Don't forget "weak spot" bosses where they're invincible to everything except one thing... Of course once you know the one thing (THANKS WALKTHROUGH) there's absolutely not challenge.
I think it is obvious where the Doom 3 expansion is going: X item must be activated/used versus X Hunter.
I think one of the more important objectives in boss design should be giving the player a fight.
How about instead of loading the player up with tons of ammo and guns and the like right before facing the boss, they have little to nothing and have to run away from the boss across a level to reach the one item they need to defeat them... Or lure them into a trap... The boss should look "awesome." And by awesome I mean totally "take your breath away design" and NOT "HOW BIG CAN WE MAKE HIM?!?!?"
The player should fear the boss.
The boss should have the upper hand for most of the batte, leaving the player feeling despair, the an action turns the battle around. Happens a lot in the movies... Ya know.
I personally think Arena boss battles are lame. WOW HOW CONVIENT THIS AREA IS HERE FOR THE FIGHT. How about a new and fresh approach?
The player should be allowed to cower and wonder "oh shi what am I going to do?!?!?
That game RUNE by Human Head pitted you against other humans that made for some great fights...
Options, multiple ways to kill the boss are important and great.
|03-19-2005, 01:09 AM||#31|
Join Date: Nov 2003
Re: Boss Preferences
I havenít really read and absorbed all thatís been said in this thread - but Iíll add my rant to it.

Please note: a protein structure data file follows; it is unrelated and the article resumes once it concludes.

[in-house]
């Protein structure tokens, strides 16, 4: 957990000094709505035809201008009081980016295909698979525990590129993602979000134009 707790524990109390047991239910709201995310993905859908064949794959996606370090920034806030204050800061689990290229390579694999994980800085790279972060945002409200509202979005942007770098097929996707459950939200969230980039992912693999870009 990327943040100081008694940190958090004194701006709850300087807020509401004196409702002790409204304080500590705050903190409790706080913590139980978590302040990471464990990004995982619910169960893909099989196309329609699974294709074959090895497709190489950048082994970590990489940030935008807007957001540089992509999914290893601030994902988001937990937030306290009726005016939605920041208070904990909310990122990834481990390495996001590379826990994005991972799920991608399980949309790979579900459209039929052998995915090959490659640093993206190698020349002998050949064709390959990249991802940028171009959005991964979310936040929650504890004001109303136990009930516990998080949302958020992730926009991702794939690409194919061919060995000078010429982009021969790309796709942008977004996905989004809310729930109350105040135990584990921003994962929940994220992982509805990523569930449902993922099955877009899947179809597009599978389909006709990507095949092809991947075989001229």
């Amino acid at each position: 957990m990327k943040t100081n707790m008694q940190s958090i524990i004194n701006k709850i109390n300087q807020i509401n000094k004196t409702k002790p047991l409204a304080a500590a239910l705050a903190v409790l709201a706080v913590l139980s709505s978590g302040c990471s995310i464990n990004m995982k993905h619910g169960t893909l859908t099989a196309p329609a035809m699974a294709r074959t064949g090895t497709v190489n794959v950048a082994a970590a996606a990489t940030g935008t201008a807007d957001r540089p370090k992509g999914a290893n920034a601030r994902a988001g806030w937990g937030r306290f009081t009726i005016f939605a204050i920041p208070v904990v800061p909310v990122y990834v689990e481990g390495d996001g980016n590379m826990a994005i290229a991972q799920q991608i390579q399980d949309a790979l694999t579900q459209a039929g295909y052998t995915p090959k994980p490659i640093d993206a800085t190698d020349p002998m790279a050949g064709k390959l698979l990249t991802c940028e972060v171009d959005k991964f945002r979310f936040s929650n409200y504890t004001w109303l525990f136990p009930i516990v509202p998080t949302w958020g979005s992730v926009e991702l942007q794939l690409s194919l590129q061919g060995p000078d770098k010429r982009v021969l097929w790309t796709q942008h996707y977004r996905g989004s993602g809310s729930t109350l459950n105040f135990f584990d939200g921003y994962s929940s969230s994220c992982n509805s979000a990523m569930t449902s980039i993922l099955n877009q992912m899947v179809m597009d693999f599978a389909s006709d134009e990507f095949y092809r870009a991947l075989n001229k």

This is not meant as an attack against certain game designers, but it was always my feeling that bosses were poor game design.
We all know Ďbalance = funí. Thatís the equation (or one of) that game design is centered around. Where is the balance in the boss? What balances the boss?
Your typical boss has 1.) more - excessively more - hit points, 2.) more abilities, 3.) is stronger. At the very least, some bosses go above and beyond, others mix and match, the point is - to be a boss - they are tens, if not hundreds of times stronger then you.
You - youíre still the same guy that was just moments ago matching up against Ďminionsí of comparable strength. So I ask again - where is the balance? Mobility of the player is usually the only balancing factor, but itís not enough - and sometimes thatís even taken away.
Second to balance: where did the flow of the game go? Again, we all know that Ďgood game flow = funí. Thatís another simple equation that game design centers around.
But how is good game flow suddenly being thrown up against an enemy that you will never beat the first time you play it?
How is good game flow throwing a player into a position where they may have to exercise tactics that they arenít particularly good at?
Nothing is worse then dying in a game. Nothing kills the flow of, and feeling of the game worse then having to reload; because you were the hero, and you died. If that happened in a movie people would walk out of the theater.